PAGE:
President Anastasiades said last night that a joint communiqué agreed on to resume the peace process would preserve the Cyprus Republic and safeguard the three singles – sovereignty, citizenship and personality.
He said the Cyprus Republic would not be scrapped to create a new country but would continue and simply transform into a new state of affairs under a federal roof.
Anastasiades addressed the nation to explain in detail the provisions of a sought-after peace deal and allay fears that Cyprus would be split into two states rather than be truly reunited.
The President said he was ‘saddened’ by those who criticised the joint communiqué for the sake of political posturing.
Junior coalition partner Diko – and its four ministers -- are threatening to walk out of government because they are unhappy with the joint declaration and its perceived vagueness on sovereignty.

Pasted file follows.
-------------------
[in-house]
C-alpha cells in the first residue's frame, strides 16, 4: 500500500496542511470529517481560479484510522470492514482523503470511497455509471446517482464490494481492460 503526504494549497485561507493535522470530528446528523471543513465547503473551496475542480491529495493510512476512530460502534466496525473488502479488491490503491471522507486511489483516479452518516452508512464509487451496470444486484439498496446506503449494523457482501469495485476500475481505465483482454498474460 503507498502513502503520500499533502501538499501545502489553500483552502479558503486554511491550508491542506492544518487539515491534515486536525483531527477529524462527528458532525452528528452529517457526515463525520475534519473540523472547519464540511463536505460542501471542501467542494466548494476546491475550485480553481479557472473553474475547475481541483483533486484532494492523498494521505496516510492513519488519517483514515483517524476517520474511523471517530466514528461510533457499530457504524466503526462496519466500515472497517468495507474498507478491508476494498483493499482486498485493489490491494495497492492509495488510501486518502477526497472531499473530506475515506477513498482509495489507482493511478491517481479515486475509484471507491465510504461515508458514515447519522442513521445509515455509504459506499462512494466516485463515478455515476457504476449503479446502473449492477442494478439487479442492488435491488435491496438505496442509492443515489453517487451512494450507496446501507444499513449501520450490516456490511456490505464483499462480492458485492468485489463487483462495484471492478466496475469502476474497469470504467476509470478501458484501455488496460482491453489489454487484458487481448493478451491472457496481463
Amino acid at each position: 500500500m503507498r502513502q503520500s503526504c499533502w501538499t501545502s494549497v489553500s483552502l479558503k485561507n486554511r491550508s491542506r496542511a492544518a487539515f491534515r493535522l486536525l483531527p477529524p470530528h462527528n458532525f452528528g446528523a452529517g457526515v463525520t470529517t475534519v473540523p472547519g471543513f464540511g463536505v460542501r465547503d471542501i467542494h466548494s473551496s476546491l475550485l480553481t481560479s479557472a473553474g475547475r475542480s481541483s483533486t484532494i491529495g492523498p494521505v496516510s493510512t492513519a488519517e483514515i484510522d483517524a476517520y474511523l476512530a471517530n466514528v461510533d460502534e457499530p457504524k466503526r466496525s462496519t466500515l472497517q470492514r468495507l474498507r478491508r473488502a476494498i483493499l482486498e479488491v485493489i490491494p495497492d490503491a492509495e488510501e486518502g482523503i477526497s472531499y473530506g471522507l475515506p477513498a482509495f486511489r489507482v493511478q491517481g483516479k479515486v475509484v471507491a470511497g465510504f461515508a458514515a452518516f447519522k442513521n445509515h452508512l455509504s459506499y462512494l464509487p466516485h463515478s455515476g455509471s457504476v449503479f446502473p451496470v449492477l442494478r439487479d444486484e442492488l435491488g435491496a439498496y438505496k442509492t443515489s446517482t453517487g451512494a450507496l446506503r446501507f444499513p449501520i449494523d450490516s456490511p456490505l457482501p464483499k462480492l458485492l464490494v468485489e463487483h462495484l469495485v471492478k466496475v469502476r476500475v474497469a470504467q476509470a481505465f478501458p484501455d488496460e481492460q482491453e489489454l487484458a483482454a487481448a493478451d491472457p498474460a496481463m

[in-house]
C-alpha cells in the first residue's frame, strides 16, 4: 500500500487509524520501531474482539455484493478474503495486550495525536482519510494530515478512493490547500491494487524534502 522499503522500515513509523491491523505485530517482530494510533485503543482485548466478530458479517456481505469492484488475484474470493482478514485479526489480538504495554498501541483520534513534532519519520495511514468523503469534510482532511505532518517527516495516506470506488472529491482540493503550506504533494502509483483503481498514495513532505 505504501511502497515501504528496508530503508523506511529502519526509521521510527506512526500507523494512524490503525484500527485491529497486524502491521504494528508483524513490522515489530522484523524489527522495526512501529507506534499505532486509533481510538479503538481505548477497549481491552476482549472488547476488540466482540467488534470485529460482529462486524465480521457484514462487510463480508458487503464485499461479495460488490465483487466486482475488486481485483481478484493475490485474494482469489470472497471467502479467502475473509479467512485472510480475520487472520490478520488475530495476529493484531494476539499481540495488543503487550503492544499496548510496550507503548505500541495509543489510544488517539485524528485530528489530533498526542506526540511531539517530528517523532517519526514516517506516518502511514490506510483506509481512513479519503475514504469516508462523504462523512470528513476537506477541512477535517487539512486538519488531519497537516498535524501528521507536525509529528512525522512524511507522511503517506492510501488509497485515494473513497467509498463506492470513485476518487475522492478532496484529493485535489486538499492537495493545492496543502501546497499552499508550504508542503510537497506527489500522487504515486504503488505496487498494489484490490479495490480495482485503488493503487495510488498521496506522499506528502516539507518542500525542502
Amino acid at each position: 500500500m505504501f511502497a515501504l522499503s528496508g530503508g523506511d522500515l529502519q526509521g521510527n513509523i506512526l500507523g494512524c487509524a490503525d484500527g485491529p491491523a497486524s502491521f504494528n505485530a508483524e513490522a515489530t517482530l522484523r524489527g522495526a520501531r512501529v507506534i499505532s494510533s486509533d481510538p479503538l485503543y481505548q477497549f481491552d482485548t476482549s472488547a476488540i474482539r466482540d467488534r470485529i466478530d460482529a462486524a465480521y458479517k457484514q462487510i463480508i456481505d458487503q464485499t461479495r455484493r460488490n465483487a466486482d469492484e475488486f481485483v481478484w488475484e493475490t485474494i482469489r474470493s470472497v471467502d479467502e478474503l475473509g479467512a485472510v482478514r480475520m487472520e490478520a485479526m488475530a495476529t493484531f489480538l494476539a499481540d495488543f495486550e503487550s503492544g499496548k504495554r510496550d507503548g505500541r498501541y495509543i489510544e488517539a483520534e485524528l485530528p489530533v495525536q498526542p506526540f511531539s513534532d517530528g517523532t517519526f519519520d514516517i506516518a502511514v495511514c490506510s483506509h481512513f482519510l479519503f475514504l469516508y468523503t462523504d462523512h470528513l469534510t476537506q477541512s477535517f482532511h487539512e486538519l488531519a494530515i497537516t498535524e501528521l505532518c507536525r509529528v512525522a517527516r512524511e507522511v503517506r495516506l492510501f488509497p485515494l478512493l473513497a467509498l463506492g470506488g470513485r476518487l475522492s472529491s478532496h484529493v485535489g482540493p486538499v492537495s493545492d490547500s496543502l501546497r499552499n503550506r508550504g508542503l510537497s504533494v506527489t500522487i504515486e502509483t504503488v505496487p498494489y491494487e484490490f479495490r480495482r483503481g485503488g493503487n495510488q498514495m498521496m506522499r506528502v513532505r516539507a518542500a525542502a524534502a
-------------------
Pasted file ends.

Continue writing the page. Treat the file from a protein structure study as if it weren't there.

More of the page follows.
Critics say it would lead to a two-state solution through the back door.
Anastasiades also addressed Turkish Cypriots saying: “I would like to reaffirm my honest intention and desire for a solution to the Cyprus problem as soon as possible.”
He said talks would not get bogged down on one issue as they had done in the past while confidence-building measures would be introduced to add impetus.
The President said he waited for the financial crisis to subside before tackling the Cyprus problem because a “country weakened financially is vulnerable to pressure and blackmail”.
Since coming to power Anastasiades said he purposely “improved and deepened” ties with key international players USA, Britain and Israel to ensure impetus in Cyprus talks.
Reportedly, negotiators will meet tomorrow to discuss the agenda of the talks and how they will proceed.
Greek and Turkish Cypriot leaders vowed to seek an end to the island's four-decade division "as soon as possible," relaunching peace talks on Tuesday after nearly a two-year hiatus.